Welcome to my blog

I am passionate about sharing my knowledge about colour to anyone who is prepared to listen. I work as a professor of colour science at the University of Leeds, in the School of Design, but I have held academic posts in departments of Chemistry, Physics, Neuroscience, and Engineering. Sounds like a mixed bag, but my interest was colour chemistry, colour physics, colour neuroscience, colour engineering and colour design. You see I have come to believe that colour is the perfect meta-discipline and that to understand colour you need to be able to understand (but not necessarily be an expert in) different fields of knowledge.

One way to use this blog is to just browse through it and dip in here or there. However, another way is to click on one of the categories (that interest you) such as culture, design, fun, and technology and see posts in that area. You can find the categories on the right-hand side of the page if you scroll down.

You can also comment on the blogs. I really like this, even if you disagree with me. Someone once said to me if you put ten colour physicists in a room and ask them a question (presumably about colour physics) you’ll get 10 different answers. Well, I guess not all of you reading this are colour physicists. Given our different interests and backgrounds, and given the complexity of colour, it’s not surprising that we will disagree from time to time. And that is rather the fun part.

If you have a technical question you’d love me to answer you can click on Ask Me and post it there. You can also email me at s.westland@leeds.ac.uk

The Wizard of Oz

This week I had to mark about 50 essays that had been submitted for the Colour: Art and Science module I teach at the University of Leeds. One essay looks rather like another after the first 10 or so. So it was a delight to discover that one student had decided to focus on a movie – The Wizard of Oz – and demonstrate her understanding of colour by analysing this classic movie.

It reminded me of a story my mother told me. When she went to see the Wizard of Oz in the cinema (she would have been about 8 at the time) she had never seen a colour movie before. She was so much looking forward to this new-fangled and exciting technology. It’s hard to imagine how exciting that would have been – if every movie you had ever seen had been in black and white!!

Well, imagine her disappointment when the movie started and the movie was black and white after all. For those who don’t know, the movie starts off in black and white (in the Kansas scenes) and only turns coloured when Dorothy is whisked off by the tornado and dropped off in the land of Oz. It must have been a wonderful moment when the screen just turned full colour!!

Indigo – a colour of the rainbow?

From time to time I come across web pages and groups of people who get irrate about indigo being in the rainbow. There is even a facebook group called “Get Indigo out of the rainbow”. It was Newton who suggested that the rainbow contains seven colours: red, orange, yellow, green, blue, indigo and violet. It has been suggested that, at the time, Newton was trying make some anology with the musical scale and the octave (with its seven intervals) and hence was keen to identify seven colours in the rainbow or visible spectrum. Many modern commentators claim that only six distinct colours can be observed in the rainbow.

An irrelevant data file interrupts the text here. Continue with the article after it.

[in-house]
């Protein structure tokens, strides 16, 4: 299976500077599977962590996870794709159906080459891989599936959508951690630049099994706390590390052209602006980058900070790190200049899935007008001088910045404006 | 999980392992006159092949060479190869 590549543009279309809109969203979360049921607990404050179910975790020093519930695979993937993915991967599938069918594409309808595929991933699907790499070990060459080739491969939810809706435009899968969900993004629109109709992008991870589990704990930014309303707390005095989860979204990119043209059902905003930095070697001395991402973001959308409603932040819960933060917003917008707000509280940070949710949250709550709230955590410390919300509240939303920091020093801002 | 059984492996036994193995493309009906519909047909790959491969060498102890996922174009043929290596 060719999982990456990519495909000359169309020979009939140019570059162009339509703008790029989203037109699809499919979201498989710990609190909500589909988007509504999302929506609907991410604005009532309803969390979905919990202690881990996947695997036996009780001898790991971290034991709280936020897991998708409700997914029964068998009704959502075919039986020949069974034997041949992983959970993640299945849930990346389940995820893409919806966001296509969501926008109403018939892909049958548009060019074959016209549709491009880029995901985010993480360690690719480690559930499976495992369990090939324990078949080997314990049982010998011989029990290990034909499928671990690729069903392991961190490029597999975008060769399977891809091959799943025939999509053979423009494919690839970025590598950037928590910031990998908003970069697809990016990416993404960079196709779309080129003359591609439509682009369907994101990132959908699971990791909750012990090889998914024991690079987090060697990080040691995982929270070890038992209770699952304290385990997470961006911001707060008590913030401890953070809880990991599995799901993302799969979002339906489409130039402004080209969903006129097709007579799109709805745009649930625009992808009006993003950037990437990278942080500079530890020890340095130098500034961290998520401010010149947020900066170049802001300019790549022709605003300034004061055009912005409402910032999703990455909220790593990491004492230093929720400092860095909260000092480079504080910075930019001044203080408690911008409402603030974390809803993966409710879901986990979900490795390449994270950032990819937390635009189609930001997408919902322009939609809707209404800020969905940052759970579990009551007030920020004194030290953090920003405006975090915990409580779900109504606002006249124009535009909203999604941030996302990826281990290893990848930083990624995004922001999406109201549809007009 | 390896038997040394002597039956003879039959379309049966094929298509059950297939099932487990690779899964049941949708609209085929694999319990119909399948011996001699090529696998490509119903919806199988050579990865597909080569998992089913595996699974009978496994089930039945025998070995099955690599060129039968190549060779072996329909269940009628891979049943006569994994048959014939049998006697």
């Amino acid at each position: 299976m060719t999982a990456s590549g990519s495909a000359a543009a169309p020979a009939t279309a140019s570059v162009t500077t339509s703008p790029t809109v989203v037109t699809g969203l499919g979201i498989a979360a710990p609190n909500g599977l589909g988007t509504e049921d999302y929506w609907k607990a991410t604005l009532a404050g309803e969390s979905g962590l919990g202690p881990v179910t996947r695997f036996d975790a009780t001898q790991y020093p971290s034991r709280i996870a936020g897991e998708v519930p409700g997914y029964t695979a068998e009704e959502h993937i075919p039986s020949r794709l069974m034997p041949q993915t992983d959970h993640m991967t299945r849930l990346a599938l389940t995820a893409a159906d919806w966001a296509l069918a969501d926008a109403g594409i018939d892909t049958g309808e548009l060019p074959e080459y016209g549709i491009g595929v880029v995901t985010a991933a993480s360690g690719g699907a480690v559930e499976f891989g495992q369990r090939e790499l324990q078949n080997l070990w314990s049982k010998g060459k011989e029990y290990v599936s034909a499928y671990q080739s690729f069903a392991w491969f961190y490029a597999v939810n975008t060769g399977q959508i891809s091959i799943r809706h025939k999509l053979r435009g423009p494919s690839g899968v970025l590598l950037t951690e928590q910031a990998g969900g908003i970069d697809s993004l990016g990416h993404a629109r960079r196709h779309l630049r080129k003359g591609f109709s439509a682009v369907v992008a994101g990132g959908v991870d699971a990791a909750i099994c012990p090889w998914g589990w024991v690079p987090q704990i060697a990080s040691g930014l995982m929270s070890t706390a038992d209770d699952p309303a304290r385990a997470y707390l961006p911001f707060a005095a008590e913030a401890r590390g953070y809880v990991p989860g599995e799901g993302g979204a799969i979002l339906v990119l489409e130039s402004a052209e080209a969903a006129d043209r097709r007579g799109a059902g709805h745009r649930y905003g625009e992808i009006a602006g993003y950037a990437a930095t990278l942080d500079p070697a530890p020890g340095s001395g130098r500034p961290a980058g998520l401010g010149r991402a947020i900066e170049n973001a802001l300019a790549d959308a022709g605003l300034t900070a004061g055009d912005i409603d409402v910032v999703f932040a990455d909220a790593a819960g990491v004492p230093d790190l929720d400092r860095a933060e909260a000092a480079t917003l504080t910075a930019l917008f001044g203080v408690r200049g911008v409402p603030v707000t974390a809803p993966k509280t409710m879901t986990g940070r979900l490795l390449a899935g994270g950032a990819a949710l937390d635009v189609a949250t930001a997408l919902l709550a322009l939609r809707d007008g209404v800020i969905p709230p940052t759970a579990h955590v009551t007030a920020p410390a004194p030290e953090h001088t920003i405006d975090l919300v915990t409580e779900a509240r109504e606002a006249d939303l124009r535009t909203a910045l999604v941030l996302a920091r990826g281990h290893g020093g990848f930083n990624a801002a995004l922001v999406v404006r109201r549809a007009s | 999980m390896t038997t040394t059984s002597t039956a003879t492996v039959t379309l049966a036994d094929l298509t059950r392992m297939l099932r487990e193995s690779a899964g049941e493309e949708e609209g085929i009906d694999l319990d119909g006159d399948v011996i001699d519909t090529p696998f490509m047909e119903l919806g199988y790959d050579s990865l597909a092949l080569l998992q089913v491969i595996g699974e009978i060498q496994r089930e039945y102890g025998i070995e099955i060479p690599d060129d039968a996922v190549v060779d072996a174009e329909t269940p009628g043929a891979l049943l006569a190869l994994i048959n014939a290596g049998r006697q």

Interestingly, the facebook group referred to above would like to eject indigo from the spectrum on the basis that it is not a primary or secondary colour but rather a tertiary colour. The group shows the following colour wheel:

colour wheel

In this so-called painters’ wheel the primary colours are red, yellow and blue and the secondary colours are orange, green and violet. It is argued that since six of the colours in the rainbow are primary or secondary colours in the colour wheel and indigo is not, then indigo has no right to be there. This is wrong on so many levels it is hard to know where to start.

The first thing I would have to say is that this argument seems to ignore the difference between additive and subtractive mixing. Additive mixing – http://colourware.wordpress.com/2009/07/13/additive-colour-mixing/ – describes how light is mixed and the additive primaries are red, green and blue. The additive secondaries are cyan, magenta and yellow. Orange is not in sight – and yet surely if we are to make an argument for inclusion in the spectrum based on primaries (and/or secondaries) then it is the additive system that we should be using since the spectrum is emitted light.  

The optimal subtractive system primaries are cyan, magenta and yellow (with the secondaries being red, green and blue) though the artists’ colour wheel (which is like the painters’ wheel above) has red, blue and yellow as the primaries. 

In my opinion there is nothing special about the colours that we see in the spectrum. Indeed, orange is clearly a mixture of red and yellow and does not seem to me to be a particularly pure colour. I just do not think that arguments to exclude indigo from the spectrum based upon colour wheels or primary colours is valid. That said, I have already mentioned that many people believe that indigo cannot be seen in the spectrum as a separate colour; but this is a phenomenological observation not dogma. I am one of those who believe that indigo and violet cannot be distinguished in the spectrum and therefore I agree with the aims of the facebook group even if I do not agree with their arguments.

The really interesting question is why we see six (or even seven) distinct colour bands in the spectrum when the wavelengths of the spectrum vary smoothly and continuously? I have postulated some possible reasons for this in an earlier post – http://colourware.wordpress.com/2009/07/20/colour-names-affect-consumer-buying/ – but it is far from a complete and convincing explanation. It may explain why we see distinct colours in the rainbow, but why six and why those six in particular. Comments on this would be very very welcome.

What colour is the sky on mars?

mars_originalmars_red